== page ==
This post was originally published on the New Bamboo blog, before New Bamboo joined thoughtbot in London.
I’d been a happy Screen user for quite a few years. I’m also a Vim user and this combination means I get to spend a lot of time in the terminal. There were a few reasons I finally decided to make the switch. The biggest one was that here at New Bamboo I was the sole Screen user surrounded by many enthusiastic Tmux users (including the author of Hermes) and I felt I was missing out on being able to tap into all this expertise!
Almost as importantly, Tmux’s great UTF-8 support means I can include an adorable panda face in my prompt:
There were a few specific tips and bits of configuration which made the initial transition from Screen very pain free and allowed me to get up and running quickly:
I was used to starting or reattaching to a Screen session with:
The flags tell screen to use UTF-8 encoding (
U), detach elsewhere and reattach
d) and finally to reattach if possible, otherwise start a new session
Tmux requires us to be a little more explicit. To start a new session:
tmux new -s <session name>
To reattach to an existing session:
tmux attach -t <session name>
That’s a little too much typing for my liking, so I alias these two commands to
To detach (as in Screen):
<prefix e.g. C-a> + d
Tmux automatically turns on UTF-8 support if it successfully detects a UTF-8 capable terminal, so there’s usually no need to specify this explicitly.
By default Tmux commands are prefixed with
Ctrl-b. In Screen it’s
which has been firmly committed to my muscle memory. Fortunately it’s easy to
change this by adding the following to our
unbind C-b set -g prefix C-a
Great, now we can move around our windows with
Ctrl-a + n,
Ctrl-a + p and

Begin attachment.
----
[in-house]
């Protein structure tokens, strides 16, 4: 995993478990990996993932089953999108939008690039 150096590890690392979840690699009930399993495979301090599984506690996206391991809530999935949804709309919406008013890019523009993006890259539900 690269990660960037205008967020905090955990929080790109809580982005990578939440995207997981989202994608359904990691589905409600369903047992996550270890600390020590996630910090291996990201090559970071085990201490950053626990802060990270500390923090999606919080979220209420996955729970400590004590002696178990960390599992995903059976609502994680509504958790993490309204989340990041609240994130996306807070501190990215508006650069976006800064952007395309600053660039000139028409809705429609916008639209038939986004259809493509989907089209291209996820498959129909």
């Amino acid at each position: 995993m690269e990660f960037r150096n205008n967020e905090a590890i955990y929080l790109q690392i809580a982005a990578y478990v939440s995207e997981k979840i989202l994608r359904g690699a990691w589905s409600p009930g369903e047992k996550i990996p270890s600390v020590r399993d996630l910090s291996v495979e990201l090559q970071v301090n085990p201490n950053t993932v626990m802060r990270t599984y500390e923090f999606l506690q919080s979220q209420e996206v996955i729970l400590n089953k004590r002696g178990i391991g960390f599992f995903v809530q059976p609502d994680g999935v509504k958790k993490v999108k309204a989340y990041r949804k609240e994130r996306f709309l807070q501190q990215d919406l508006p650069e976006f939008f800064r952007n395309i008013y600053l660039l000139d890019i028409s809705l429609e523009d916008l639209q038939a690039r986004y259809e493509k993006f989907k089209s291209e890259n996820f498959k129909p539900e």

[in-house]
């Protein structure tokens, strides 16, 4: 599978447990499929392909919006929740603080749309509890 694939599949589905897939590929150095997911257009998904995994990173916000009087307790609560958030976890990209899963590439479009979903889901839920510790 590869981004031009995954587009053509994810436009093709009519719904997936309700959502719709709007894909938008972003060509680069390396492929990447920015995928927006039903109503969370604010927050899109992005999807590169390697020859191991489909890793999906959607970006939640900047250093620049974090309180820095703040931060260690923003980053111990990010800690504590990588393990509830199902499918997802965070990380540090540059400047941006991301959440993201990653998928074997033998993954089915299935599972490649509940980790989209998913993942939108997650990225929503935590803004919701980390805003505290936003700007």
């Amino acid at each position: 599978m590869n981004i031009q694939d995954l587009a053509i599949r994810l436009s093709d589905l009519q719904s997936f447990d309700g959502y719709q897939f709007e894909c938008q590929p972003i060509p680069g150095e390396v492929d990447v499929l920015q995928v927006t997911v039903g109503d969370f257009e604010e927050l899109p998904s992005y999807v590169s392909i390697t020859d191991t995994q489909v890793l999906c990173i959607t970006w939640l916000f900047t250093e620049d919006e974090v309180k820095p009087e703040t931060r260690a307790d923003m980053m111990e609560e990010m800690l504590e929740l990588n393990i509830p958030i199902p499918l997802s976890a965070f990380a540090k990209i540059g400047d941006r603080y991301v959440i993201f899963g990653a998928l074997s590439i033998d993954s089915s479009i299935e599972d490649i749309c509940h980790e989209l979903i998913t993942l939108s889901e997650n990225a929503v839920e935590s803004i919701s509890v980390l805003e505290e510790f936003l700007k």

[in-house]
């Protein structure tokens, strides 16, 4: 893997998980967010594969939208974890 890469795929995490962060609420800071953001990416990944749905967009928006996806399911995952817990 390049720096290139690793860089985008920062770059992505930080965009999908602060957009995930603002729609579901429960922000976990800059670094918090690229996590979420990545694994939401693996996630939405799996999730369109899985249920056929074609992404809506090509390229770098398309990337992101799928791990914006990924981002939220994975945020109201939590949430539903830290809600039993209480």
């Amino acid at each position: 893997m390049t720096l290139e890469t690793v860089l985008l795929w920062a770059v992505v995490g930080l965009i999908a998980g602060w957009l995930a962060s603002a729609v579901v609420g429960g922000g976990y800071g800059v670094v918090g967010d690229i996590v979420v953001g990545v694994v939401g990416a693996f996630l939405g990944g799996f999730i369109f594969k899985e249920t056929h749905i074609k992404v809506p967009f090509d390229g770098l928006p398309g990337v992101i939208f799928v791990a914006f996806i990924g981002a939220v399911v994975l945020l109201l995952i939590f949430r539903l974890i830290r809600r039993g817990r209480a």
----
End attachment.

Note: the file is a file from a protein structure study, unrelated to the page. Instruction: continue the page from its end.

Ctrl-a + <window-number> just like in Screen.
One missing piece is the ability to toggle back to your previous window with
Ctrl-a + Ctrl-a. This can be achieved by adding the following to our
bind-key C-a last-window
In Bash (using the default readline key bindings)
Ctrl-a moves the cursor to
the beginning of the line. Within Screen this becomes
Ctrl-a + a. To enable
the same combination within Bash in a Tmux window add the following to your
bind a send-prefix
As a Vim user, I noticed pretty quickly that Vim/OS X clipboard integration
(enabled in my vim config with
set clipboard=unnamed) didn’t work under Tmux.
A quick Google led me to Chris Johnsen’s excellent set of notes and
workarounds which provides a wrapper script
you can use to start all new Tmux windows. This fixes clipboard integration and
got me back the functionality I was missing.
I was happy to find that paging/searching back through terminal scrollback
history is exactly the same in Tmux as in Screen. To enable copy mode use
Ctrl-a + [. From here you can page up and down with
can also search backwards using
? followed by your pattern. To exit copy mode
I’ve been using Tmux for a while now and I’m really happy with it as part of my toolchain. There’s a great community out there so it’s generally straightforward to find answers to questions and solve any issues. It’s also under active development with regular releases which is great news for users.